Representatives of 23 cities from around the world have met in Dublin to agree a set of principles governing the definition of what a 'Smart District' in a city should be.
It is the first time such a declaration has been made by a group of chief technology or information officers from leading smart cities.
The 'Dublin principles' as they are known will enable cities to measure progress as smart districts emerge around the globe
The gathering of the Smart City Innovation Accelerator, one of the largest of its kind ever, was organised by the Technology and Entrepreneurship Center at Harvard.
The City Digital Profile group from the European Telecommunications Standards Institute (ETSI) and members of the City Protocol Society were also in attendance.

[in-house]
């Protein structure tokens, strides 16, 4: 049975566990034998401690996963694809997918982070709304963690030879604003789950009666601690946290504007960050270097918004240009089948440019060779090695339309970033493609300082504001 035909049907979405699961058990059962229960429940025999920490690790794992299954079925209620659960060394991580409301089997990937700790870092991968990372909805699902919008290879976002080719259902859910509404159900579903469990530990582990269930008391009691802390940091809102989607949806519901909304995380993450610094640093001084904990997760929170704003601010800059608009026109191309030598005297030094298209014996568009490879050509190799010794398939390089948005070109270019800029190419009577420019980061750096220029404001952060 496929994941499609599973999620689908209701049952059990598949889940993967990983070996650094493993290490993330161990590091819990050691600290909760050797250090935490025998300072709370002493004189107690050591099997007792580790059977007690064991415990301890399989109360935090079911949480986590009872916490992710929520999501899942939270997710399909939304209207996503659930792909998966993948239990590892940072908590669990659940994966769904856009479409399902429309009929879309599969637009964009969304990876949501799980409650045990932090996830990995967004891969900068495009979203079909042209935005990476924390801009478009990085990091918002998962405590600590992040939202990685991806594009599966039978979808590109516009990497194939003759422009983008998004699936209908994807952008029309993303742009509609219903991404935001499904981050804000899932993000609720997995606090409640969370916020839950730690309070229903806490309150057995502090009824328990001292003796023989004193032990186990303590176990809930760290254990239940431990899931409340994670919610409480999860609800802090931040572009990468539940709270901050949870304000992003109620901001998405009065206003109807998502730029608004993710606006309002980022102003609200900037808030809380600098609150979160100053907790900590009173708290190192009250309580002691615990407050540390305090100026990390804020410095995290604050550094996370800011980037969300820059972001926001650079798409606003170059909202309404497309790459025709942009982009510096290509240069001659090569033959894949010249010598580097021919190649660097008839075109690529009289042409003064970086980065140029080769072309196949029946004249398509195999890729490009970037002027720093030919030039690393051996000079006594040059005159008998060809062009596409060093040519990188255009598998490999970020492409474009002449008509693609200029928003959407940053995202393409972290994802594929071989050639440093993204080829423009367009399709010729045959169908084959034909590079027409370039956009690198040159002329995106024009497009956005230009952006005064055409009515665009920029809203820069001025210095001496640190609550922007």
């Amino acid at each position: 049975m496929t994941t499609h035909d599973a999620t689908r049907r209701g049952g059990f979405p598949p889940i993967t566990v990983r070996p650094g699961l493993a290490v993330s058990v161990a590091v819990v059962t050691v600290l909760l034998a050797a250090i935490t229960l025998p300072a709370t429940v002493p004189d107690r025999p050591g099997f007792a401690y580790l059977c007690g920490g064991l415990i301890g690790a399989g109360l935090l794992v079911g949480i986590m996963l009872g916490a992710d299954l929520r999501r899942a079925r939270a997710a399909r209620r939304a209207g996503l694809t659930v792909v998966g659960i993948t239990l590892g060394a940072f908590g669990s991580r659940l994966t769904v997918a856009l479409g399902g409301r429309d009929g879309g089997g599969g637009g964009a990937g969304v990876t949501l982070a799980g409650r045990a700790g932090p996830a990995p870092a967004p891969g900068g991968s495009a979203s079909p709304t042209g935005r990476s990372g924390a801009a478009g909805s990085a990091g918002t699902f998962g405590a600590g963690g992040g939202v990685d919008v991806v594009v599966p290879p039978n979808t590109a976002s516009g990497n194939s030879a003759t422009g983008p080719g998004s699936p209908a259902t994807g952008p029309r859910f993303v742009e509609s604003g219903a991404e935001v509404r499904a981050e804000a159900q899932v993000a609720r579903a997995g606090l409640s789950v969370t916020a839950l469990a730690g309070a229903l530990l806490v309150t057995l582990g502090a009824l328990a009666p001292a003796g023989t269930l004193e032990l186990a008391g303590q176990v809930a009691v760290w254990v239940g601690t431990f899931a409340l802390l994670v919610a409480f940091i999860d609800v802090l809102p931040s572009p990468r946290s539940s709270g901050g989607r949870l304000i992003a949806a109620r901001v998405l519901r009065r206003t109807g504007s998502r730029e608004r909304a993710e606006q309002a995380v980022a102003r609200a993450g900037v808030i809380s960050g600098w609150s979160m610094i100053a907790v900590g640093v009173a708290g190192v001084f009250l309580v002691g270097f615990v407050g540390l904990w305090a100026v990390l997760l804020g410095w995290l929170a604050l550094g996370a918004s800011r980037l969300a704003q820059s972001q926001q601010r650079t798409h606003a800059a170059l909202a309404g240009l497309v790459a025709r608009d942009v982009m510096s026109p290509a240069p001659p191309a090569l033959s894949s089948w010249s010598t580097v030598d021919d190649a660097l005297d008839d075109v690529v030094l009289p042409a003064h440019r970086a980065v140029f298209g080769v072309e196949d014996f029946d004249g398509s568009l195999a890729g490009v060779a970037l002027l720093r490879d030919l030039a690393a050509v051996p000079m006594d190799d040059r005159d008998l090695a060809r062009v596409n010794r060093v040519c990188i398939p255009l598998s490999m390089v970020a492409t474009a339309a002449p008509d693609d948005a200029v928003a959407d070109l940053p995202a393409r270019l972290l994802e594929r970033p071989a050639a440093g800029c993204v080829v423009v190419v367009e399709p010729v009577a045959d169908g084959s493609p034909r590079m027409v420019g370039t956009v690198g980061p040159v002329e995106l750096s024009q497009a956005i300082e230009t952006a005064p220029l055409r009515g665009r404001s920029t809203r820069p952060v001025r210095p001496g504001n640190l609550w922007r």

Dublin's Smart Docklands District, where 70,000 people live and work, was used as an example of what such an areas can look like.
The group also examined the challenges of building and growing smart districts in different places around the world in a way that brings benefits for citizens and businesses.
The attendees also looked at smart vehicle technology, including the latest vehicles being used by gardai, and discussed the use of technology in providing improved safety and security for people.
"Dublin City Council is in a unique position to act as an 'honest broker' and bring together stakeholders who want to trial innovative new solutions to challenges faced by our cities in collaboration with technology companies, entrepreneurs and researchers on the ground," said Owen Keegan, Chief Executive of Dublin City Council.